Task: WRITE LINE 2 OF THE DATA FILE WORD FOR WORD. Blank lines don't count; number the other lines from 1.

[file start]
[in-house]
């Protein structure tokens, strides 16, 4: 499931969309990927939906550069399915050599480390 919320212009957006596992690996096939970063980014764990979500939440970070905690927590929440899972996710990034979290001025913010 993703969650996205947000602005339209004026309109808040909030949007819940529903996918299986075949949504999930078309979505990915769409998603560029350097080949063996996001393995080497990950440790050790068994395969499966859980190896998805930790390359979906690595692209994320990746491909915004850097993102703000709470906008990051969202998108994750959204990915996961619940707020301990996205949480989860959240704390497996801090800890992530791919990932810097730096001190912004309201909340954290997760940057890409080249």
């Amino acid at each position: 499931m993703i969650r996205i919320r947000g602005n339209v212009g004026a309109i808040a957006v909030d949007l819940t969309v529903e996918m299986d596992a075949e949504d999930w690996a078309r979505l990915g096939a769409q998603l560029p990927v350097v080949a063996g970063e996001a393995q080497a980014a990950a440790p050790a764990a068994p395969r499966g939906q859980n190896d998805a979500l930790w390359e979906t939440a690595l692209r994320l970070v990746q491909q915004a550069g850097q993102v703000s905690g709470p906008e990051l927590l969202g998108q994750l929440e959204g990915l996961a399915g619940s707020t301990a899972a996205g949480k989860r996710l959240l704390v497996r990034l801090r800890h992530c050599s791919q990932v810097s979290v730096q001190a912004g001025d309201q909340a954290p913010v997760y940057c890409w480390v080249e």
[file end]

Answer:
């Protein structure tokens, strides 16, 4: 499931969309990927939906550069399915050599480390 919320212009957006596992690996096939970063980014764990979500939440970070905690927590929440899972996710990034979290001025913010 993703969650996205947000602005339209004026309109808040909030949007819940529903996918299986075949949504999930078309979505990915769409998603560029350097080949063996996001393995080497990950440790050790068994395969499966859980190896998805930790390359979906690595692209994320990746491909915004850097993102703000709470906008990051969202998108994750959204990915996961619940707020301990996205949480989860959240704390497996801090800890992530791919990932810097730096001190912004309201909340954290997760940057890409080249």